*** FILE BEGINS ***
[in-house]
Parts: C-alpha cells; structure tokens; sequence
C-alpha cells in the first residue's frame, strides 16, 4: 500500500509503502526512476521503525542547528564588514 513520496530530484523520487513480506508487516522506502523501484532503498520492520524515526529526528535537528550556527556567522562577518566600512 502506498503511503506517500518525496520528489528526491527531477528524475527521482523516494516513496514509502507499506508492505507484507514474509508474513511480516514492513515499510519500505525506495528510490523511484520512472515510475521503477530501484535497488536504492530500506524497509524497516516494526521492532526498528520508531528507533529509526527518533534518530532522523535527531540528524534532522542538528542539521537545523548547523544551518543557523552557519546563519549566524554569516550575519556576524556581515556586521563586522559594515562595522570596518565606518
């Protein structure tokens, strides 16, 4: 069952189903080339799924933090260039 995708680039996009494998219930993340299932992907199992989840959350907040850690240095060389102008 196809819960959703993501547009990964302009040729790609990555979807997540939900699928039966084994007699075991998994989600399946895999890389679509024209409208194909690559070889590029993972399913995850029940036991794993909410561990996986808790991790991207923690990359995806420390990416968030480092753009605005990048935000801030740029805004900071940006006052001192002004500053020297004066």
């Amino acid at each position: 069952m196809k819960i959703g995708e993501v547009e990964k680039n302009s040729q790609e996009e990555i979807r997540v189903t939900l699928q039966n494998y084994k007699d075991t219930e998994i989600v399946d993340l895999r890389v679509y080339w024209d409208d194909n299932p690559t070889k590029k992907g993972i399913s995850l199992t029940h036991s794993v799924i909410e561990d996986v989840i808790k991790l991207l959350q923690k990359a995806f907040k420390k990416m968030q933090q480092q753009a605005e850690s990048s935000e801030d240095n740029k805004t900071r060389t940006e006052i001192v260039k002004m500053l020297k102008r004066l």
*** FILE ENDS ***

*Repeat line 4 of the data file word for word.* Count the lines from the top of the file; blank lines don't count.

């Protein structure tokens, strides 16, 4: 069952189903080339799924933090260039 995708680039996009494998219930993340299932992907199992989840959350907040850690240095060389102008 196809819960959703993501547009990964302009040729790609990555979807997540939900699928039966084994007699075991998994989600399946895999890389679509024209409208194909690559070889590029993972399913995850029940036991794993909410561990996986808790991790991207923690990359995806420390990416968030480092753009605005990048935000801030740029805004900071940006006052001192002004500053020297004066």